Your answer was simply superb. I am most grateful. Your theory at the end sounds plausible though I am in no position to really critique it (yet). As I'm still educating myself to this area, and as clearly you have a good deal of expertise, I would like to ask you a few more questions to shore up my understanding:
1. So the gyromagnetic ratio is really just the charge to mass ratio. Strictly speaking then, it only "really" exists for the proton and electron but not the neutron. Is this correct?
2. The g-factor relates the particles magnetic moment to the gyromagnetic ratio. It is always defined as 2*(1+anomaly).
a. The (2) factor is a correction to a classical expression, which didn't take into account the particle's orbital angular momentum. Is this correct?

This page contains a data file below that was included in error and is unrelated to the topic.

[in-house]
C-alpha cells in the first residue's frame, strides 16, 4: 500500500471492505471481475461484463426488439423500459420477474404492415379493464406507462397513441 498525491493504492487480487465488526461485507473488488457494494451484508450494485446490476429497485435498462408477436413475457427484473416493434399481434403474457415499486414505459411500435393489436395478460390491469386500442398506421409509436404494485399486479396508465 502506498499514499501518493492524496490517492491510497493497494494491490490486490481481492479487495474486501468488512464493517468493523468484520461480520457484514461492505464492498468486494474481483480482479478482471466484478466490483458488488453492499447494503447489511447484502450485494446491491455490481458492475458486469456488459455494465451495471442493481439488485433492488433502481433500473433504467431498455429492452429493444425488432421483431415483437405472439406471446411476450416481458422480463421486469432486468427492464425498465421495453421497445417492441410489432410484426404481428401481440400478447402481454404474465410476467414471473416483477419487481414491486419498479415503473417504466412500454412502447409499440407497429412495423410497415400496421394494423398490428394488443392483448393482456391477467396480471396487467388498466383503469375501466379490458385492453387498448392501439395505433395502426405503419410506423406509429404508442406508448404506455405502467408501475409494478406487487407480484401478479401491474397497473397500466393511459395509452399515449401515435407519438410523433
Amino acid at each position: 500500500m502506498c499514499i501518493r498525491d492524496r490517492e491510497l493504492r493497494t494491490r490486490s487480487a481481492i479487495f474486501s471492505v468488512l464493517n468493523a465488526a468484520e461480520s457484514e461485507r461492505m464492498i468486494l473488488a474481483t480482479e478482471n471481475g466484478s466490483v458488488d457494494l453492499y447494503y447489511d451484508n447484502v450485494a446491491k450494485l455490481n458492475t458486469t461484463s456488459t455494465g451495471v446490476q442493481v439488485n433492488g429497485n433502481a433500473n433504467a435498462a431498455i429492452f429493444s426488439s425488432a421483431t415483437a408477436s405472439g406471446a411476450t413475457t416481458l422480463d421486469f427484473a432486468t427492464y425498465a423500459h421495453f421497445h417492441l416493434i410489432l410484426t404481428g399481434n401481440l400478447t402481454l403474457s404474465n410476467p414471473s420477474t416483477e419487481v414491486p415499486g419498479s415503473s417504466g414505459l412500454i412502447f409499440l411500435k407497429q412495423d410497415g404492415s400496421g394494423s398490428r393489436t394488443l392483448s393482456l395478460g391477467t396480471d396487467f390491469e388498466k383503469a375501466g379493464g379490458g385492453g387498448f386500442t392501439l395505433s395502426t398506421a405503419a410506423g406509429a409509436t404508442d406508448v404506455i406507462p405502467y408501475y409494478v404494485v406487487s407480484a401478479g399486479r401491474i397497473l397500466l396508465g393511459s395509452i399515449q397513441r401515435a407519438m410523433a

b. The (1+anomaly) factor is purely a quantum mechanical correction. I have no clue where it comes from or even why the "1" is a "0" for the neutron. I suppose this is the trick that allows the neutron to be assigned a gyromagnetic ratio even though it has no (net) charge. Any basic guidance here would be appreciated.
c. Where does the "anomaly" expression come from in standard explanations?
Overall, your theory is probably the simplest answer I've ever seen given, but of course it could also be incorrect. Is there a short version of the "standard" answer to this that you've found? Perhaps also why you were motivated to go and find your own? Finally, I'll say this: it appears to me we're thinking along the same lines, i.e. magnetism is the fundamental property.